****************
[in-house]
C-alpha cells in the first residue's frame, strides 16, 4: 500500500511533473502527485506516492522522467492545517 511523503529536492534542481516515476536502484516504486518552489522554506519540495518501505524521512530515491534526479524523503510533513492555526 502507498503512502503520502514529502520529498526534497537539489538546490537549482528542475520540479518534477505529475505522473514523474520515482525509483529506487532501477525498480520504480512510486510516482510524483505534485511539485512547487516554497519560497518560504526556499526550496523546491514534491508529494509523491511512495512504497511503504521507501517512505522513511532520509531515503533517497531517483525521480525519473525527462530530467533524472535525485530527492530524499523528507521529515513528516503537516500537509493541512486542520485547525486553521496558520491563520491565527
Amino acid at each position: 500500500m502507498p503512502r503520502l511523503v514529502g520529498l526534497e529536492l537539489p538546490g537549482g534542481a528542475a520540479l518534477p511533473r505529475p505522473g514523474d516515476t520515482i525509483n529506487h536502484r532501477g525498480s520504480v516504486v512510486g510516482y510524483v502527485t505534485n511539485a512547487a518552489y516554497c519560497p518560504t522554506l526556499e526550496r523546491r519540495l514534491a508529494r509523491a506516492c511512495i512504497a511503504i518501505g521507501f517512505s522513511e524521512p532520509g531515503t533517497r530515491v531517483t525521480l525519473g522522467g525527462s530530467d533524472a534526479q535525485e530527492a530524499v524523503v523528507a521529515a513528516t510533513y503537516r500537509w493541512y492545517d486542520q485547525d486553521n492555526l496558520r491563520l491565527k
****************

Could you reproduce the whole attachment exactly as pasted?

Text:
[in-house]
C-alpha cells in the first residue's frame, strides 16, 4: 500500500511533473502527485506516492522522467492545517 511523503529536492534542481516515476536502484516504486518552489522554506519540495518501505524521512530515491534526479524523503510533513492555526 502507498503512502503520502514529502520529498526534497537539489538546490537549482528542475520540479518534477505529475505522473514523474520515482525509483529506487532501477525498480520504480512510486510516482510524483505534485511539485512547487516554497519560497518560504526556499526550496523546491514534491508529494509523491511512495512504497511503504521507501517512505522513511532520509531515503533517497531517483525521480525519473525527462530530467533524472535525485530527492530524499523528507521529515513528516503537516500537509493541512486542520485547525486553521496558520491563520491565527
Amino acid at each position: 500500500m502507498p503512502r503520502l511523503v514529502g520529498l526534497e529536492l537539489p538546490g537549482g534542481a528542475a520540479l518534477p511533473r505529475p505522473g514523474d516515476t520515482i525509483n529506487h536502484r532501477g525498480s520504480v516504486v512510486g510516482y510524483v502527485t505534485n511539485a512547487a518552489y516554497c519560497p518560504t522554506l526556499e526550496r523546491r519540495l514534491a508529494r509523491a506516492c511512495i512504497a511503504i518501505g521507501f517512505s522513511e524521512p532520509g531515503t533517497r530515491v531517483t525521480l525519473g522522467g525527462s530530467d533524472a534526479q535525485e530527492a530524499v524523503v523528507a521529515a513528516t510533513y503537516r500537509w493541512y492545517d486542520q485547525d486553521n492555526l496558520r491563520l491565527k